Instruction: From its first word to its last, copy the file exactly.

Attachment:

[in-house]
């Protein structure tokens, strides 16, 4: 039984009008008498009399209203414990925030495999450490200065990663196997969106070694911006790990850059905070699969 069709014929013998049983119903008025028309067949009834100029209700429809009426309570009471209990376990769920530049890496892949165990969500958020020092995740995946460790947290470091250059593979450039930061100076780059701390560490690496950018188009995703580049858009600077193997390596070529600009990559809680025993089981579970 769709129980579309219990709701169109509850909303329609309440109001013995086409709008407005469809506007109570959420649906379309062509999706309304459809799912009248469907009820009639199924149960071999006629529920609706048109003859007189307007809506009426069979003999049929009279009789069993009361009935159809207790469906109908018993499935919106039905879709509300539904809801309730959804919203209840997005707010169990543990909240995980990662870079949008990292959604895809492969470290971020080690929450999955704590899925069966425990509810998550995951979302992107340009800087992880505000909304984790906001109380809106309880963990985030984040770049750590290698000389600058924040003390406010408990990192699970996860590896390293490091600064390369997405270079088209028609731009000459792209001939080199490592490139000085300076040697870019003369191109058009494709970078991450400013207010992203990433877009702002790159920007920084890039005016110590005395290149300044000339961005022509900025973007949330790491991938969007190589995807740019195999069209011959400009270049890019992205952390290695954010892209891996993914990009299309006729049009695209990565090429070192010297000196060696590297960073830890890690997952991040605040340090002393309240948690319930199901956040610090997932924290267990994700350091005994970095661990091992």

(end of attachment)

[in-house]
């Protein structure tokens, strides 16, 4: 039984009008008498009399209203414990925030495999450490200065990663196997969106070694911006790990850059905070699969 069709014929013998049983119903008025028309067949009834100029209700429809009426309570009471209990376990769920530049890496892949165990969500958020020092995740995946460790947290470091250059593979450039930061100076780059701390560490690496950018188009995703580049858009600077193997390596070529600009990559809680025993089981579970 769709129980579309219990709701169109509850909303329609309440109001013995086409709008407005469809506007109570959420649906379309062509999706309304459809799912009248469907009820009639199924149960071999006629529920609706048109003859007189307007809506009426069979003999049929009279009789069993009361009935159809207790469906109908018993499935919106039905879709509300539904809801309730959804919203209840997005707010169990543990909240995980990662870079949008990292959604895809492969470290971020080690929450999955704590899925069966425990509810998550995951979302992107340009800087992880505000909304984790906001109380809106309880963990985030984040770049750590290698000389600058924040003390406010408990990192699970996860590896390293490091600064390369997405270079088209028609731009000459792209001939080199490592490139000085300076040697870019003369191109058009494709970078991450400013207010992203990433877009702002790159920007920084890039005016110590005395290149300044000339961005022509900025973007949330790491991938969007190589995807740019195999069209011959400009270049890019992205952390290695954010892209891996993914990009299309006729049009695209990565090429070192010297000196060696590297960073830890890690997952991040605040340090002393309240948690319930199901956040610090997932924290267990994700350091005994970095661990091992």